Beryl was a fork of the Compiz project, started by David Reveman of Novell. It was an OpenGL accelerated desktop that seeked to provide a free, open source desktop experience to the community that reflected the wishes of the users. Above all else, the project aimed for listening to and responding to the requests of the user base.
Strictly speaking Beryl was a combined window and composite manager written in C using OpenGL to provide acceleration. It was designed to be highly flexible, extensible, and portable, all the while keeping in mind that the users kneew how they want their desktops to act better than we did. With Beryl the rather esoteric concept of the computer desktop was brought down to a more human level, allowing for a more native and intuitive understanding of your workspace.
Regarding Beryl’s history it has to be taken into consideration that Beryl Project forked from Compiz in September 2006. A year later, strictly speaking on March 30, 2007, both Beryl and Compiz took the decision to merge their projects back into one. Consequently the Beryl Project was shut down in order to re-merge both projects under the name of “Compiz Fusion”. The main activities of Compiz Fusion are concentrated on installation, configuration and additional plugins for addition to the core functionalities of Compiz. Besides these core functionalities of Compiz are generally responsible for core and base plugins.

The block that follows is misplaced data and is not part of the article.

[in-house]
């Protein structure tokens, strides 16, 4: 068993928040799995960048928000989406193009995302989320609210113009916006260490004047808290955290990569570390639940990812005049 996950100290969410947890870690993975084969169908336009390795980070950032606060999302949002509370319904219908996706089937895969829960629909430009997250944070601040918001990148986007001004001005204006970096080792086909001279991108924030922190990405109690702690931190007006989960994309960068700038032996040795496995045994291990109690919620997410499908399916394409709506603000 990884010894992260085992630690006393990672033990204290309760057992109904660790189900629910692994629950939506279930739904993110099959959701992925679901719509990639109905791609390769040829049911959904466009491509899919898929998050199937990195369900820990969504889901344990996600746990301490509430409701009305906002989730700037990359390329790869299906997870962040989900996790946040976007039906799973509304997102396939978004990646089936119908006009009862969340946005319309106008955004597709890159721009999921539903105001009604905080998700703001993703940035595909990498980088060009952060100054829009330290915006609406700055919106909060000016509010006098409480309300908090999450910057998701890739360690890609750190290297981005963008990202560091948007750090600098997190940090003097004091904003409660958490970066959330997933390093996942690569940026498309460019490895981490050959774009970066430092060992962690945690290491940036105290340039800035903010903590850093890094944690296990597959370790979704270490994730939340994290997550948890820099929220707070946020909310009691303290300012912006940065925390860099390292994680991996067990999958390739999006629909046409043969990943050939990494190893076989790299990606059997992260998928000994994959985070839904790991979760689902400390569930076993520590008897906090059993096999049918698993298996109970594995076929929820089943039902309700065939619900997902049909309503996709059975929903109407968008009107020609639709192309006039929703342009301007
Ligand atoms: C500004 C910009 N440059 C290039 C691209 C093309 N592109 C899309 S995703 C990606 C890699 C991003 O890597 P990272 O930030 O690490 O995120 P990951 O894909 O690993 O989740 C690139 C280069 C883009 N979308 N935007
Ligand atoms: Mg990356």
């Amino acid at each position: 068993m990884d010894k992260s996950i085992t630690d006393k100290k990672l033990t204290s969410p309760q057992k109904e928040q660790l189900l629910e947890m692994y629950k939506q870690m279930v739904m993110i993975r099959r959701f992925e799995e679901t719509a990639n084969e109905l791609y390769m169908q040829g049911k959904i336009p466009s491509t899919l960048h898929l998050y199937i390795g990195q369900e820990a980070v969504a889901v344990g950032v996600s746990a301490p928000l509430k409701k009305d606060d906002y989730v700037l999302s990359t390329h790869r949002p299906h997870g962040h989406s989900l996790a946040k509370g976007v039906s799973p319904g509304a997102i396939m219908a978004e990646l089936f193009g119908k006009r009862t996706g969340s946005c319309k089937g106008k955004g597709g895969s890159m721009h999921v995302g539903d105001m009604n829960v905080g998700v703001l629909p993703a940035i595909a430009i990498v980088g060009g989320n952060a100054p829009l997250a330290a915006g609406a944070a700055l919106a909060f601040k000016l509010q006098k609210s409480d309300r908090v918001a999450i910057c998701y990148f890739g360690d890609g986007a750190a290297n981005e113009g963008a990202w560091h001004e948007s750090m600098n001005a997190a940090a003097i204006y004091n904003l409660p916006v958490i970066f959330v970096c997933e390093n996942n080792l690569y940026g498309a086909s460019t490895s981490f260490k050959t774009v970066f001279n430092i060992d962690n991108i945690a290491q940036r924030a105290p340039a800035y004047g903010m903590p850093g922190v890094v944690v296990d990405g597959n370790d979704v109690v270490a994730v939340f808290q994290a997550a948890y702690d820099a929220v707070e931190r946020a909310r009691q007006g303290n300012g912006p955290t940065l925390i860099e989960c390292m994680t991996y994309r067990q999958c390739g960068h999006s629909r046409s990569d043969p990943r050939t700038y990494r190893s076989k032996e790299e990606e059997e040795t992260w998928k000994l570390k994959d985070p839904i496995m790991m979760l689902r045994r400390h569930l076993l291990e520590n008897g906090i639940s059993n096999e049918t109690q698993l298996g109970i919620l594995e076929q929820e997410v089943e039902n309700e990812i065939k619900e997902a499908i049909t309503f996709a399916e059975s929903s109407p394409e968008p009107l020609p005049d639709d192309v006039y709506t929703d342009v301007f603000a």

Discovered differences between Compiz and Beryl:
- The window decorator, generally known as “cgwd”, was renamed “emerald”. By changing the extension from .cgwd to .emerald it turned out to be possible to port a cgwd theme to emerald.
- Beryl made use of a flat file backend instead of “gconf”, no GNOME dependency.
- Initially Beryl consisted of a large variety of extra plugins, and enhanced features in other plugins. Later though most of the functionality and plugins had been ported to the new compiz-extra-package.
- Beryl included three themeable decorators: Emerald, Heliodor, and Aquamarine.
- Beryl contained a theme manager called “emerald-theme-manager”.
- Emerald represented a default window decorator and a continuation of “cgwd”. It possessed its own theme format and supported effects like alpha transparency. Strictly speaking Emerald was a fork of Compiz’s gtk-window-decorator.
- Heliodor was another fork of Compiz’s gtk-window-decorator. It supported Metacity themes.
- Aquamarine supported KWin themes.